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Taide alttarilla : alttaritaulutraditio Suomessa 1918-1945
Published inJyväskylä Studies in the Arts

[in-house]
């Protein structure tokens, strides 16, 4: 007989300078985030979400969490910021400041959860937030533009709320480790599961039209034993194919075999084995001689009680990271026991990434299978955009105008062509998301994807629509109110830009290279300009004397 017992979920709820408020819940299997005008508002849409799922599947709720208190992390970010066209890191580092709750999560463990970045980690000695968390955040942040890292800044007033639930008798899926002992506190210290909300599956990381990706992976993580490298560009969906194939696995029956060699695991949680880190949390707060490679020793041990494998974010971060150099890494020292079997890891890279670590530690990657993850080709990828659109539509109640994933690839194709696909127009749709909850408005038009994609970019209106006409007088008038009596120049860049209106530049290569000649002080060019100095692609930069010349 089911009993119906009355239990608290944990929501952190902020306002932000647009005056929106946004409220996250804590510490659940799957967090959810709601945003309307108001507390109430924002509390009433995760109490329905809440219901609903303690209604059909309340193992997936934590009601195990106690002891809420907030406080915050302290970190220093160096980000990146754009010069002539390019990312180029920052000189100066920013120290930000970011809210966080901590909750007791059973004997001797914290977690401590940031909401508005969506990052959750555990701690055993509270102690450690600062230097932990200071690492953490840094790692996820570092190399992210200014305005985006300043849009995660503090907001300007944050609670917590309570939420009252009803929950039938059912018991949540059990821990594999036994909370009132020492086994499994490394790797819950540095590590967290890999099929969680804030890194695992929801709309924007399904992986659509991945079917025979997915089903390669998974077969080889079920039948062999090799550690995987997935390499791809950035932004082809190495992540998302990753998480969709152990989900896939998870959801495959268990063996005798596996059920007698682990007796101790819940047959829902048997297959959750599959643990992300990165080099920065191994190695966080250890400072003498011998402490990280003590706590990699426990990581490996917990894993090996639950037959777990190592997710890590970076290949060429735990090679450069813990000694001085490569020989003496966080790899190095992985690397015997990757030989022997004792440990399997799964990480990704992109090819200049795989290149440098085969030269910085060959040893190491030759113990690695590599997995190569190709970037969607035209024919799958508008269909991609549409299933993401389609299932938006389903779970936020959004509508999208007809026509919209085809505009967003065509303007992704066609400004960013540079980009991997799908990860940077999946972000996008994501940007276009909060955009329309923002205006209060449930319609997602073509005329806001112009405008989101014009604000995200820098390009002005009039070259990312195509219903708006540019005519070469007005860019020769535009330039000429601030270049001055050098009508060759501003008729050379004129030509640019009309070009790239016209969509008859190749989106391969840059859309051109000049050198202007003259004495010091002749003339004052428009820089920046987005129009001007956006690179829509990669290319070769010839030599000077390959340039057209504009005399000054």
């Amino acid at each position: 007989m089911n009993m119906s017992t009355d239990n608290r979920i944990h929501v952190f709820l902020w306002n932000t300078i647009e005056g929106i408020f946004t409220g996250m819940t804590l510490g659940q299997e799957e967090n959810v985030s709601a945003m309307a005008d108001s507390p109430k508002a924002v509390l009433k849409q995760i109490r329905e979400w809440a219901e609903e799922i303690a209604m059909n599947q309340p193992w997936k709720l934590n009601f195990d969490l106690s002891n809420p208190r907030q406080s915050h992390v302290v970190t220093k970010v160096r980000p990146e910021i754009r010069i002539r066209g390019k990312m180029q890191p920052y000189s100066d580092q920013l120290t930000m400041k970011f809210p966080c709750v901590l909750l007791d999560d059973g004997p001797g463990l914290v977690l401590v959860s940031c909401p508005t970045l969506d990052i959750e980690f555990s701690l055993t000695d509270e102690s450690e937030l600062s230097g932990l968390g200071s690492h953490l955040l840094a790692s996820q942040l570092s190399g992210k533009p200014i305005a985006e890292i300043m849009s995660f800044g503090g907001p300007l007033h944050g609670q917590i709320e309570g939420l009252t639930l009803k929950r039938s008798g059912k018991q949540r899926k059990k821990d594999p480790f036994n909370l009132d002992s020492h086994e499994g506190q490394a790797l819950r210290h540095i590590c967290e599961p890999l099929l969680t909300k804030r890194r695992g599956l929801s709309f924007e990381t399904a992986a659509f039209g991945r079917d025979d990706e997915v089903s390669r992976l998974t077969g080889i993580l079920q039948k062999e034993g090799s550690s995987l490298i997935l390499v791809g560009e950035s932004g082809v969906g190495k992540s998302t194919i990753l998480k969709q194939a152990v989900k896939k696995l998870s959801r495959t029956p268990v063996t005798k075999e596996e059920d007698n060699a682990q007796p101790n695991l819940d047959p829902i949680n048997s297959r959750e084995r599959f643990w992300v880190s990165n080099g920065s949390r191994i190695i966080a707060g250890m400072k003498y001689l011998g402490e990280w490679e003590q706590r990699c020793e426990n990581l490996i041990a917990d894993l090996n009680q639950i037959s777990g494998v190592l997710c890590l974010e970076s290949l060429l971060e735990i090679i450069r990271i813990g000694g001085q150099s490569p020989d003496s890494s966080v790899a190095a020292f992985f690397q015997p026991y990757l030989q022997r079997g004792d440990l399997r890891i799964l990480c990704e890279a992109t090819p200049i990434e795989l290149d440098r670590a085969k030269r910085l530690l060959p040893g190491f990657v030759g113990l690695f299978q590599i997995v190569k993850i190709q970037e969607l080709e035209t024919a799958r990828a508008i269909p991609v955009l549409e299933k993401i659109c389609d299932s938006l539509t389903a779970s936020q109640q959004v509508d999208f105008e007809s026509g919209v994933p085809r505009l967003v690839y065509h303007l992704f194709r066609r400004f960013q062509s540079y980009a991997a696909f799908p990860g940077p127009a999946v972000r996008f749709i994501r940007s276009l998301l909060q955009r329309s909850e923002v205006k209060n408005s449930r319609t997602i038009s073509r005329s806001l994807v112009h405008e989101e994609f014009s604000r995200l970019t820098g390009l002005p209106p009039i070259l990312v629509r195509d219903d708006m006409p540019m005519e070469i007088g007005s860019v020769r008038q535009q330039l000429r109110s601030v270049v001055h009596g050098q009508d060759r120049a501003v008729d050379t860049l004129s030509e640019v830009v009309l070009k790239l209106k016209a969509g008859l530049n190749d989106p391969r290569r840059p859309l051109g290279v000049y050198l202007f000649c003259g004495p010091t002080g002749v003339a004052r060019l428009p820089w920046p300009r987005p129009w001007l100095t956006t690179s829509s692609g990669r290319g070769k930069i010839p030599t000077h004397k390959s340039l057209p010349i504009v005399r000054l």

The study applies the methodology of art history to the Finnish Evangelical-Lutheran ecclesiastical art tradition during the first two decades of Finland's independence (between the civil war in 1918 and the Second World War 1939-1945). It seeks to explain the praxis of ecclesiastical art during the years 1918-1945 in the light of developments in the tradition of altarpieces. This period was remarkable in terms of both the institutions studied and the trend then prevailing in ecclesiastical art. A great deal of ecclesiastical art, including altarpieces, was being produced, and the discussion on it was exceptionally animated. Comprehensive studies on the ecclesiastical art of this period have not been undertaken in the past. This study constitutes part of a research project funded by the Academy of Finland and entitled 'Finnish ecclesiastical art and the theology of the image'. The study approaches its subject through the theories of the sociology of art. Institutional theories of art have previously been criticized for having been created solely to justify avantgarde Modernism and thereby the autonomy of the 'art world'. The purpose of this study is to apply the institutional approach to the study of ecclesiastical art, a less valued peripheral area of Modernism. Ecclesiastical art is seen as one sector of the point of commonality between two social institutions, the Evangelical-Lutheran national church and the emerging national art establishment. Thus it is an apt field for debate concerning the status and role of art within the church. This analysis of the discourse on altarpieces throws light on developments in the tradition of ecclesiastical imagery. Above all, this study seeks to illustrate the institutional factors that contributed to the modification process of the centuries-old tradition of ecclesiastical art in the first decades of Finland's independence. Individual works of art do not serve as objects of interpretation, nor are biographical, iconographical or semiological methods applied to facilitate their understanding or explanation. In general, an image or work of art is not regarded as a signifying system that can be decoded or translated so that its textual 'rationale' is fully unravelled. The study views the positing of a causal relationship between textual influences and visual art as generally problematic. Instead, a work of art is understood as an autonomous object of study that bears traces attesting to the influence of the surrounding environment. This formative environment cannot, however, be reconstructed on the basis of these traces alone. Institutional theories of art are therefore applied to empirical material to reconstruct the formative institutional environment and discourse. The context thus outlined will help understand the institutional exigencies imposed on ecclesiastical art. Such a reconstruction does not present a full picture, however, since it is limited by the expressly chosen method. This is why the current study does not provide an exhaustive exposition of ecclesiastical art. The altarpiece tradition flourished during the period studied, i.e. 1918-1945. There was, however, pressure towards change from both Finland's Evangelical-Lutheran national church and the emerging national art establishment. There were supporters of the altarpiece tradition in both these establishments, and there was no way of telling which perspective would eventually win the battle of discourse. The pressure was mostly directed either against altarpieces altogether or, more specifically, against their subject matter. Artistic quality was one criterion used to support reform, and the requirement of artistic quality was also used against the practice of copying altarpieces. Reproductions continued to be made, but they were no longer considered fit for the altar. Towards the end of the period there were already clear signs of the demise of the tradition. New churches seldom acquired altarpieces, although many old churches still received traditional ones as a result of repair and renovation. It is significant that the majority of the period's new altarpieces were acquired by churches built before 1918. ...
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